If you have a bottle of corn oil, what you have is a bottle of polyunsaturated oil with a high concentration of linoleic acid. Because it is polyunsaturated, it is liquid at room temperature. If you would like to solidify it and turn it into margarine, what you do is hydrogenate it. That is, you saturate it with hydrogen by breaking the carbon double bonds and attaching hydrogen. To do this, you heat the oil and add pressurized hydrogen gas and a nickel catalyst. In this way, you create "partially hydrogenated vegetable oil." PHVO is the main ingredient in things like vegetable shortening and margarine.

Fat and Health

Most of the nutrition science you hear about right now points to mono-unsaturated fats as the good fats. Olive oil and canola oil are both mono-unsaturated. Mono-unsaturated fats are thought to lower cholesterol.

In general, the fats to steer clear of are the saturated fats. Saturated fats are bad because they clog your arteries. Partially hydrogenated vegetable oils (which are artificially saturated fats) are now considered totally evil, both because of the saturation and a side-effect of hydrogenation called trans fatty acids.

Fatty acids that have double bonds come in two forms: trans and cis. "Trans" and "cis" refer to the direction of folding that occurs at the carbon double bonds in unsaturated fatty acids. Cis fatty acids are the normal, natural directions for the folds. A trans fatty acid is chemically identical to the cis form, but folds in an unnatural direction. The trans fatty acids are created by heat (as in deep frying) and by hydrogenation.

It turns out that in the body, the enzymes that deal with fat are unable to deal with the trans fatty acids (see How Cells Work for details on enzymes). Therefore, the enzymes get tied up trying to work on the trans fatty acids, and this can lead to problems with the processing of essential fatty acids.

Essential fatty acids are not bad for you the way trans fatty acids are. They're actually essential to good health.

Essential Fatty Acids

The most common fatty acids are found in animal fats and include:

  • Palmitic acid
  • Stearic acid
  • Oleic acid

Your body is able to create these fats whenever it has a caloric surplus. It can create them from straight sugar if there are enough sugar calories coming in (see How Food Works for a discussion of carbohydrates and sugar).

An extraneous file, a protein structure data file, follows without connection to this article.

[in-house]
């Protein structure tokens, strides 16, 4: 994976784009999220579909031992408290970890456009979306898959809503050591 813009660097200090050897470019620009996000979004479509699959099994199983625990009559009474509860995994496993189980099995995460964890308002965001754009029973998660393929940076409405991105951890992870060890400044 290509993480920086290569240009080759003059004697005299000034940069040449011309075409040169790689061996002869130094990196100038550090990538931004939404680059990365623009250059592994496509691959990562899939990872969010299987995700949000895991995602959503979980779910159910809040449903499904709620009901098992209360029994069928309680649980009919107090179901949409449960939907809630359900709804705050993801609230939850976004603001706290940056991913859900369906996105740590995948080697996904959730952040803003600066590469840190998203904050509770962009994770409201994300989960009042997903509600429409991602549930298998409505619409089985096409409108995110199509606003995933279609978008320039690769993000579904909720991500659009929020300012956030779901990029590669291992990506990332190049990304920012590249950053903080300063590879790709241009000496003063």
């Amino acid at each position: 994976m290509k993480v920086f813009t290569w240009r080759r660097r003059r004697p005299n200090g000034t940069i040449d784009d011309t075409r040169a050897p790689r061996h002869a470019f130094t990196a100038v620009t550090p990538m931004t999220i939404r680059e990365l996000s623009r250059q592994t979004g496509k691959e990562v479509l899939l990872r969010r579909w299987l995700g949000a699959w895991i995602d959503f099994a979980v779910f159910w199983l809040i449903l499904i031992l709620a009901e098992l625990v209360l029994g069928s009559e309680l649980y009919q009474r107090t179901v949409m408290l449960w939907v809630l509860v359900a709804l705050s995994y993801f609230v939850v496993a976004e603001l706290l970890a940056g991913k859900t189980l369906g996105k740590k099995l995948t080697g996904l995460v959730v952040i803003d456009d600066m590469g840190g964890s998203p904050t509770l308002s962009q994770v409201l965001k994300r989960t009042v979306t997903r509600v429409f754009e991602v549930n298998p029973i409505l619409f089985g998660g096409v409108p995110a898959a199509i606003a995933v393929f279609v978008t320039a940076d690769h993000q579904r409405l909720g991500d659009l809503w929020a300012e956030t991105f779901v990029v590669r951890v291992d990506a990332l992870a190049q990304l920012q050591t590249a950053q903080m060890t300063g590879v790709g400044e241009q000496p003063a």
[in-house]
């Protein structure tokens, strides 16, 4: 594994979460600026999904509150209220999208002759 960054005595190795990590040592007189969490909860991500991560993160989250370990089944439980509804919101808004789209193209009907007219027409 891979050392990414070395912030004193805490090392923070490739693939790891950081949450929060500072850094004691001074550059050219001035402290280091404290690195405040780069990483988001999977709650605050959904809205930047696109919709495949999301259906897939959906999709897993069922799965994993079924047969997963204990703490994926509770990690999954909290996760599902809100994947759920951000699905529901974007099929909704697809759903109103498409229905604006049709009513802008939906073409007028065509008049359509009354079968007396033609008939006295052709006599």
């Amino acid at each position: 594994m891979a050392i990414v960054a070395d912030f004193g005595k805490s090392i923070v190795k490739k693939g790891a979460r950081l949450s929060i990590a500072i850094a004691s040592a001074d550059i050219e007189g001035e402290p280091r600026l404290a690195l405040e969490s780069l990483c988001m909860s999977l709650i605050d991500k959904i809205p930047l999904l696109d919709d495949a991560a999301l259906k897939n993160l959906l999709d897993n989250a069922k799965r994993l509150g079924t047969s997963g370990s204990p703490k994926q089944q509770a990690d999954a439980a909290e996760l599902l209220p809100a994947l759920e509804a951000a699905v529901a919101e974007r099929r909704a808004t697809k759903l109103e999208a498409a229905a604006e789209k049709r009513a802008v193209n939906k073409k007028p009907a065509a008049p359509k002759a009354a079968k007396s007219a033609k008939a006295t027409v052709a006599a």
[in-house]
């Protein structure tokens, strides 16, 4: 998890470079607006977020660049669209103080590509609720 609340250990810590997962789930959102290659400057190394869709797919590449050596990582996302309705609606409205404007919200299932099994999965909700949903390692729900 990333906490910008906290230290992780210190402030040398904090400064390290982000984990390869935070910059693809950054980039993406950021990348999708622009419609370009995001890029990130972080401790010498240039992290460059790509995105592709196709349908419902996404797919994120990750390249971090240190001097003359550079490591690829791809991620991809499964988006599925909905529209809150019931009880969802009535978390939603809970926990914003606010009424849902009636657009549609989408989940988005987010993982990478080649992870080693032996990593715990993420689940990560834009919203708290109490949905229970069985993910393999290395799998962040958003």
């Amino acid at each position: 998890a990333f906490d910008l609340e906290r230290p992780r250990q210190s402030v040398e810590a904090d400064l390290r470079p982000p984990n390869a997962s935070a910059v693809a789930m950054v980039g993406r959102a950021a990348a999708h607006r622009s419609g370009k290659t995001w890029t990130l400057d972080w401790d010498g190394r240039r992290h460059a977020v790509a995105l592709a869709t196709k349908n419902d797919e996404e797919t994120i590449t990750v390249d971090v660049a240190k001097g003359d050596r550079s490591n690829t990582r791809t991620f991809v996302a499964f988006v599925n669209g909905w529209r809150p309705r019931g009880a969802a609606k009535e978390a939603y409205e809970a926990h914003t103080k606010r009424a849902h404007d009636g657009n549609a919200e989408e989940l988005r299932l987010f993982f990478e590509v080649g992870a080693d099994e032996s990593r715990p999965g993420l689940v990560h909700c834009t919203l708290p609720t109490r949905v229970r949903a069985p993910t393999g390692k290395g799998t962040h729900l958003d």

It turns out that there is another class of fatty acids called essential fatty acids that your body cannot manufacture. These fatty acids include:

  • Linoleic acid (LA) (omega-6)
  • Arachidonic acid (AA) (omega-6)
  • Gamma linolenic acid (GLA) (omega-6)
  • Dihomogamma linolenic acid (DGLA) (omega-6)
  • Alpha linolenic acid (LNA) (omega-3)
  • Eicosapentaenoic acid (EPA) (omega-3)
  • Docosahexaenoic acid (DHA) (omega-3)

Because your body cannot manufacture them, they must come in from the food you eat.

Essential fatty acids fall into two groups: omega-3 and omega-6. The 3 and 6 refer to the first carbon double bond position on the fatty acid chain. All essential fatty acids are polyunsaturated, so the 3 and the 6 mean that the first double bond is either 3 or 6 carbons in from the end.

Omega-6 fatty acids are everywhere: corn oil, sunflower oil and soybean oil all contain them. Omega-3 fatty acids are harder to find. Things like flax seeds, pumpkin seeds and walnuts are high in omega-3 fatty acids, as are salmon, trout and tuna. Current thinking is that these two fats need to be balanced in the diet at a ratio like 1-to-1 or 2-to-1, rather than the normal 20-to-1 ratio seen in most Western diets. About the only way to do that is to supplement your diet with omega-3 vegetable oils or to start eating fish in a big way (meaning two or three times a week).

Summarizing all of this information, the current scientific thinking on fat consumption goes something like this:

  • Limit your fat intake to about 30 percent of the total calories you consume. Do not try to cut fat intake altogether, because you do need the essential fatty acids. A gram of fat has nine calories, meaning that if you consume 2,000 calories in a day your total fat intake should hover around (2000 * 30 percent / 9 calories/gram) 67 grams of fat.
  • When consuming fat, try to focus on mono-unsaturated fats like olive oil and canola oil, or on essential fatty acids.
  • When consuming essential fatty acids, try to balance your intake of omega-6 and omega-3 fatty acids. Do that by consuming tuna/salmon/trout or omega-3 oils like flax seed oil.

For more information on fats, nutrition and related topics, check out the links on the next page.